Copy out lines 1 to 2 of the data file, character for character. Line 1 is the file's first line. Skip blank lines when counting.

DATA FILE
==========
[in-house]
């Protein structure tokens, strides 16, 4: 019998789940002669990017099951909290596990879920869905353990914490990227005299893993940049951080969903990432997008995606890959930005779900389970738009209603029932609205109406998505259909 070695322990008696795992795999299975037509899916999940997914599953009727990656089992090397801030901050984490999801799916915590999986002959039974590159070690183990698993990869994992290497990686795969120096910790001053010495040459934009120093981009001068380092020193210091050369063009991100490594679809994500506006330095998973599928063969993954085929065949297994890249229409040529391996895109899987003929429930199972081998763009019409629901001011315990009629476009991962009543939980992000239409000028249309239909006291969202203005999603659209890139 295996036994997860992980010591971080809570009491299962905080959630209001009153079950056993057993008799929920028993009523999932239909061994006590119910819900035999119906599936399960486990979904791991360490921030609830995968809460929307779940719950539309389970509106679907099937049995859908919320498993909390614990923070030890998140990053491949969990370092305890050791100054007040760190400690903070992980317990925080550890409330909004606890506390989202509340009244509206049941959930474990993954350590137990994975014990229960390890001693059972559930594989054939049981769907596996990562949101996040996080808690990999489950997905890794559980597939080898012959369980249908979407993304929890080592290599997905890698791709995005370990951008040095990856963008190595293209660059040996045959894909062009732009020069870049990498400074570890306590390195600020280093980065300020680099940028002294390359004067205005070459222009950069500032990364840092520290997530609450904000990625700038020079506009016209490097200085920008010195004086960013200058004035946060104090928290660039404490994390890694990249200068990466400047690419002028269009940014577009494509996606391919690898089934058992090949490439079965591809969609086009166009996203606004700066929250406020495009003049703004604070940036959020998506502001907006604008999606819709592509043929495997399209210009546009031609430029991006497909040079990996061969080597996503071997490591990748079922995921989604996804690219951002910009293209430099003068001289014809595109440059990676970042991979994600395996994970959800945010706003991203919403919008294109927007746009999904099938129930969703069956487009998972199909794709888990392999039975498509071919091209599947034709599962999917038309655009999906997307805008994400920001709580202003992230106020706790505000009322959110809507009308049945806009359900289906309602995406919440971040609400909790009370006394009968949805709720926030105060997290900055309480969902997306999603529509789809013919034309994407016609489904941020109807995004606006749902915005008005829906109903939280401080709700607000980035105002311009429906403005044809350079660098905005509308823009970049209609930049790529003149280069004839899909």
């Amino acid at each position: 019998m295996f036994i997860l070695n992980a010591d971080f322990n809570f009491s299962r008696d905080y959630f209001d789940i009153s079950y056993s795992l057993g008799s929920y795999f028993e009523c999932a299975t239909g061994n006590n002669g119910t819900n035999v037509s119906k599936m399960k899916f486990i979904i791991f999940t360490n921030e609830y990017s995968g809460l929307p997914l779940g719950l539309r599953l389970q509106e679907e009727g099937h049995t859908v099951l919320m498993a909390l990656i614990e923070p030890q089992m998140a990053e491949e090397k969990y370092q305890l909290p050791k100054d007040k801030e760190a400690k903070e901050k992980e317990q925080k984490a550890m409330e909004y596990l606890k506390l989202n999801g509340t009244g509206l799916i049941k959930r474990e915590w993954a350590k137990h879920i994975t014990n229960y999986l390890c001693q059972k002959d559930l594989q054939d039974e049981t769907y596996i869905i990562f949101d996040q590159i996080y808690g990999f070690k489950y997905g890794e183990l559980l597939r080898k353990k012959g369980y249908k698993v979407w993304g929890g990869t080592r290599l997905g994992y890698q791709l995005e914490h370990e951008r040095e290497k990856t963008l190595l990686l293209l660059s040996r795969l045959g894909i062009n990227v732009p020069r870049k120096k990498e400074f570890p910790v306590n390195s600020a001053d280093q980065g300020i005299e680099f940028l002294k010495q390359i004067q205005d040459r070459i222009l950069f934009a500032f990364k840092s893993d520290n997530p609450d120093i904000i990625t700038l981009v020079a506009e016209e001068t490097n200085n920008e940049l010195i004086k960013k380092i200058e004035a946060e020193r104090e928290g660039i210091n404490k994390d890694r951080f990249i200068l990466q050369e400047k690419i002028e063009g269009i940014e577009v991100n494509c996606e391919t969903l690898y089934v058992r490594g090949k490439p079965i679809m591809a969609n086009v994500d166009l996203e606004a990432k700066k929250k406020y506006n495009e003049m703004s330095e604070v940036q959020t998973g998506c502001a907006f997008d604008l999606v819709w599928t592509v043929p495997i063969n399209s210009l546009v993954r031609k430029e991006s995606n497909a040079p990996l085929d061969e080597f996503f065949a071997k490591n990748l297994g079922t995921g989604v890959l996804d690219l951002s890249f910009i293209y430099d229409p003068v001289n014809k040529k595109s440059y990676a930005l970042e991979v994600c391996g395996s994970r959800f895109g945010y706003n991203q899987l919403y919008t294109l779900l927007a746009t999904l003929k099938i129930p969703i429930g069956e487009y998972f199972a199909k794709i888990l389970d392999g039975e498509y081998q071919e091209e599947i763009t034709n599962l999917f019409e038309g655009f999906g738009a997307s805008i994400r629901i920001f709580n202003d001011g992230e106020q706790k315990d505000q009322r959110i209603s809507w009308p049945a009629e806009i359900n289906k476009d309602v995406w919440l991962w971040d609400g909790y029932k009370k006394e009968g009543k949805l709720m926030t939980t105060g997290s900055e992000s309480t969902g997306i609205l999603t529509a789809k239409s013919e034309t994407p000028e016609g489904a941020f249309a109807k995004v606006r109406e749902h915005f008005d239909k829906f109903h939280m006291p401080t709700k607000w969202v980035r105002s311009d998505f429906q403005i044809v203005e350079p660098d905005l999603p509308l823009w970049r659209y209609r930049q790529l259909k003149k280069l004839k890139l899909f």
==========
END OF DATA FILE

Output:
[in-house]
């Protein structure tokens, strides 16, 4: 019998789940002669990017099951909290596990879920869905353990914490990227005299893993940049951080969903990432997008995606890959930005779900389970738009209603029932609205109406998505259909 070695322990008696795992795999299975037509899916999940997914599953009727990656089992090397801030901050984490999801799916915590999986002959039974590159070690183990698993990869994992290497990686795969120096910790001053010495040459934009120093981009001068380092020193210091050369063009991100490594679809994500506006330095998973599928063969993954085929065949297994890249229409040529391996895109899987003929429930199972081998763009019409629901001011315990009629476009991962009543939980992000239409000028249309239909006291969202203005999603659209890139 295996036994997860992980010591971080809570009491299962905080959630209001009153079950056993057993008799929920028993009523999932239909061994006590119910819900035999119906599936399960486990979904791991360490921030609830995968809460929307779940719950539309389970509106679907099937049995859908919320498993909390614990923070030890998140990053491949969990370092305890050791100054007040760190400690903070992980317990925080550890409330909004606890506390989202509340009244509206049941959930474990993954350590137990994975014990229960390890001693059972559930594989054939049981769907596996990562949101996040996080808690990999489950997905890794559980597939080898012959369980249908979407993304929890080592290599997905890698791709995005370990951008040095990856963008190595293209660059040996045959894909062009732009020069870049990498400074570890306590390195600020280093980065300020680099940028002294390359004067205005070459222009950069500032990364840092520290997530609450904000990625700038020079506009016209490097200085920008010195004086960013200058004035946060104090928290660039404490994390890694990249200068990466400047690419002028269009940014577009494509996606391919690898089934058992090949490439079965591809969609086009166009996203606004700066929250406020495009003049703004604070940036959020998506502001907006604008999606819709592509043929495997399209210009546009031609430029991006497909040079990996061969080597996503071997490591990748079922995921989604996804690219951002910009293209430099003068001289014809595109440059990676970042991979994600395996994970959800945010706003991203919403919008294109927007746009999904099938129930969703069956487009998972199909794709888990392999039975498509071919091209599947034709599962999917038309655009999906997307805008994400920001709580202003992230106020706790505000009322959110809507009308049945806009359900289906309602995406919440971040609400909790009370006394009968949805709720926030105060997290900055309480969902997306999603529509789809013919034309994407016609489904941020109807995004606006749902915005008005829906109903939280401080709700607000980035105002311009429906403005044809350079660098905005509308823009970049209609930049790529003149280069004839899909």